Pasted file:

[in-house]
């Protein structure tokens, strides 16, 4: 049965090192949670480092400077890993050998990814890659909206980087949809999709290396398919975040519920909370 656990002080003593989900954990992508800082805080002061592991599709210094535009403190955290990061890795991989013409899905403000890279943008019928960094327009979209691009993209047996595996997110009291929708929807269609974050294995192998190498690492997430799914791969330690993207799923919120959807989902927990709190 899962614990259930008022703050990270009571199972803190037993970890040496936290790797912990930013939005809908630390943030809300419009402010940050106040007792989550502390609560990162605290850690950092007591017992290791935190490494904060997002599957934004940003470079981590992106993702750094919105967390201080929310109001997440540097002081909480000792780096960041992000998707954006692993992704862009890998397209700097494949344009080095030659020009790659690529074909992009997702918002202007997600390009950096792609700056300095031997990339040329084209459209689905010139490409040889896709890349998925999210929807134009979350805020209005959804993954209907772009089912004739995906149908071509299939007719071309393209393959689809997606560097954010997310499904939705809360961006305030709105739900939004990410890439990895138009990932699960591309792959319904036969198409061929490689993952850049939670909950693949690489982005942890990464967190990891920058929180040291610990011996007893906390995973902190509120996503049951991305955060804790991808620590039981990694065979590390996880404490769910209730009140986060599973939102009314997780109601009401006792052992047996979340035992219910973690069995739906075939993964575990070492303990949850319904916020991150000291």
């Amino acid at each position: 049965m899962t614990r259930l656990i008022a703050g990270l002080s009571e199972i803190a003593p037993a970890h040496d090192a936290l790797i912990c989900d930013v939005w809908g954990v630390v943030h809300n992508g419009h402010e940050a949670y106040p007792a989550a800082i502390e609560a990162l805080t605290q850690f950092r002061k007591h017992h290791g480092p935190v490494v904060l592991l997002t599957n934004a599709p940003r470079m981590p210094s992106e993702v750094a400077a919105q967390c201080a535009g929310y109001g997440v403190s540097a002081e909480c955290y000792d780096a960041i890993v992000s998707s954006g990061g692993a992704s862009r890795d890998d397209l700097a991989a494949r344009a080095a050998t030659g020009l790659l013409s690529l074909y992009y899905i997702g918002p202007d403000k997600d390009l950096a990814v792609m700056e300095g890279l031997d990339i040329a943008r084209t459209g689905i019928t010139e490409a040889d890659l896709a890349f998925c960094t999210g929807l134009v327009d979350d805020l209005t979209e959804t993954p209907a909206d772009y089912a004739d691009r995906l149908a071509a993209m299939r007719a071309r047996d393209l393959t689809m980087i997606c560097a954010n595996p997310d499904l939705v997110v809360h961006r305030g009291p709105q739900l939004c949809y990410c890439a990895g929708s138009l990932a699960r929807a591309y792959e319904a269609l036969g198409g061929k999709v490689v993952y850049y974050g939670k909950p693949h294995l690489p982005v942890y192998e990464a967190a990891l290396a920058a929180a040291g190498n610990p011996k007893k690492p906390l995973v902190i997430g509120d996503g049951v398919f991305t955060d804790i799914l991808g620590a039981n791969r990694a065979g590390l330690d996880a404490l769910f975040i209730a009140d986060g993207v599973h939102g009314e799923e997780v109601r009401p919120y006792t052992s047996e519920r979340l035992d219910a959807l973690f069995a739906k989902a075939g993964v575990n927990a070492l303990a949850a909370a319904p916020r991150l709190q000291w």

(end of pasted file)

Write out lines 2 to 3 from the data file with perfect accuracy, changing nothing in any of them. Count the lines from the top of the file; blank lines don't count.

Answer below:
């Protein structure tokens, strides 16, 4: 049965090192949670480092400077890993050998990814890659909206980087949809999709290396398919975040519920909370 656990002080003593989900954990992508800082805080002061592991599709210094535009403190955290990061890795991989013409899905403000890279943008019928960094327009979209691009993209047996595996997110009291929708929807269609974050294995192998190498690492997430799914791969330690993207799923919120959807989902927990709190 899962614990259930008022703050990270009571199972803190037993970890040496936290790797912990930013939005809908630390943030809300419009402010940050106040007792989550502390609560990162605290850690950092007591017992290791935190490494904060997002599957934004940003470079981590992106993702750094919105967390201080929310109001997440540097002081909480000792780096960041992000998707954006692993992704862009890998397209700097494949344009080095030659020009790659690529074909992009997702918002202007997600390009950096792609700056300095031997990339040329084209459209689905010139490409040889896709890349998925999210929807134009979350805020209005959804993954209907772009089912004739995906149908071509299939007719071309393209393959689809997606560097954010997310499904939705809360961006305030709105739900939004990410890439990895138009990932699960591309792959319904036969198409061929490689993952850049939670909950693949690489982005942890990464967190990891920058929180040291610990011996007893906390995973902190509120996503049951991305955060804790991808620590039981990694065979590390996880404490769910209730009140986060599973939102009314997780109601009401006792052992047996979340035992219910973690069995739906075939993964575990070492303990949850319904916020991150000291």
């Amino acid at each position: 049965m899962t614990r259930l656990i008022a703050g990270l002080s009571e199972i803190a003593p037993a970890h040496d090192a936290l790797i912990c989900d930013v939005w809908g954990v630390v943030h809300n992508g419009h402010e940050a949670y106040p007792a989550a800082i502390e609560a990162l805080t605290q850690f950092r002061k007591h017992h290791g480092p935190v490494v904060l592991l997002t599957n934004a599709p940003r470079m981590p210094s992106e993702v750094a400077a919105q967390c201080a535009g929310y109001g997440v403190s540097a002081e909480c955290y000792d780096a960041i890993v992000s998707s954006g990061g692993a992704s862009r890795d890998d397209l700097a991989a494949r344009a080095a050998t030659g020009l790659l013409s690529l074909y992009y899905i997702g918002p202007d403000k997600d390009l950096a990814v792609m700056e300095g890279l031997d990339i040329a943008r084209t459209g689905i019928t010139e490409a040889d890659l896709a890349f998925c960094t999210g929807l134009v327009d979350d805020l209005t979209e959804t993954p209907a909206d772009y089912a004739d691009r995906l149908a071509a993209m299939r007719a071309r047996d393209l393959t689809m980087i997606c560097a954010n595996p997310d499904l939705v997110v809360h961006r305030g009291p709105q739900l939004c949809y990410c890439a990895g929708s138009l990932a699960r929807a591309y792959e319904a269609l036969g198409g061929k999709v490689v993952y850049y974050g939670k909950p693949h294995l690489p982005v942890y192998e990464a967190a990891l290396a920058a929180a040291g190498n610990p011996k007893k690492p906390l995973v902190i997430g509120d996503g049951v398919f991305t955060d804790i799914l991808g620590a039981n791969r990694a065979g590390l330690d996880a404490l769910f975040i209730a009140d986060g993207v599973h939102g009314e799923e997780v109601r009401p919120y006792t052992s047996e519920r979340l035992d219910a959807l973690f069995a739906k989902a075939g993964v575990n927990a070492l303990a949850a909370a319904p916020r991150l709190q000291w």